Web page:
Elon Musk believes that state regulators have grown too ‘complacent’ and ‘entitled’ about the state’s tech companies—specifically those in Silicon Valley. A combination of unfriendly legislature, business-hindering regulations, and sometimes hostility have driven tech companies to make the difficult decision of moving out-of-state.
It can almost be considered a voluntary upheaval as recreating the exact harmony that kept these companies flourishing is unlikely to be the same elsewhere.
“As many cities have found in recent years, building such agglomerations is exceedingly hard, as much art as science. Low taxes, modest regulation, sound infrastructure and good education systems all help, but aren’t always sufficient. Once squandered, moreover, such dynamism can’t easily be revived. With competition rising across the U.S., the area’s policy makers need to recognize the dangers ahead.”WealthManagement.com
It has been especially hard for California. The state battled major wildfires, substantial evacuations, rolling blackouts, and above all the COVID-19 pandemic. Now, the state is enduring the loss of multiple tech giants in Hewlett Packard, Enterprise Co., Oracle Corp., Palantir Technologies Inc., Charles Schwab Corp., and McKesson Corp. who have all preferred the high-road.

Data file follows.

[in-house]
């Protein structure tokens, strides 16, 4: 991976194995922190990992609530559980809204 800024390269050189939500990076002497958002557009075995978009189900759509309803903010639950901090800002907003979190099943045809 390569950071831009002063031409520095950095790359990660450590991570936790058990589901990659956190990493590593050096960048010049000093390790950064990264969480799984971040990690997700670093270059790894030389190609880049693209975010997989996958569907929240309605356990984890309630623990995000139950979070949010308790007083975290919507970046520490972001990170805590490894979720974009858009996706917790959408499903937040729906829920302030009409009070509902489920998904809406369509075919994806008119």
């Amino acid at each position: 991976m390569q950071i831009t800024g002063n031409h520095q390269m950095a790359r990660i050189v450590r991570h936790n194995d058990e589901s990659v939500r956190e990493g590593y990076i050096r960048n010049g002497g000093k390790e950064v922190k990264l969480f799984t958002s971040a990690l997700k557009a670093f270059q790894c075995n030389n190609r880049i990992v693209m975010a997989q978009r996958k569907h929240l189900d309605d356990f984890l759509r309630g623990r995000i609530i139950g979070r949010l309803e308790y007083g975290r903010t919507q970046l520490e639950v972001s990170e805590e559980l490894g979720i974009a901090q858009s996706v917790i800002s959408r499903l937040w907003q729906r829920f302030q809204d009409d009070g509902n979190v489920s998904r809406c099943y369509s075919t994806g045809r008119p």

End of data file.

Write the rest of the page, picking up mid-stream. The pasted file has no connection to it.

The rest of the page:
The state is “Far from welcoming experimentation, it has sought to undermine or stamp out home-rental services, food-delivery apps, ride-hailing firms, electric-scooter companies, facial-recognition technology, delivery robots and more.”
But above all, what tech companies believe are downright hindrances, are attempts at trying to prohibit corporate cafeterias at company sites, and regulating which new products are deemed worthy of testing (Office of Emerging Technology). New privacy laws which have imposed heavy compliance burdens which account for 1.8% of state output, an 8.8% State Corporate Tax, and %13.3 are only even more factors for leaving.
The perception that business owners want state regulators to have of their tech-companies is that they are “more than the sum of their parts.” The companies offer an exponential effect on the growth of jobs, wages, innovation, and business creation. To put this narrative into perspective, WealthManagement.com reported that for each new tech-job created there are five additional jobs created across other industries.
For now, California’s Silicon Valley won’t be dethroned as the nation’s tech-hub capital. The threat is certainly there if the current hostel environment worsens for them, but the area still fields some of the most valuable companies in the world.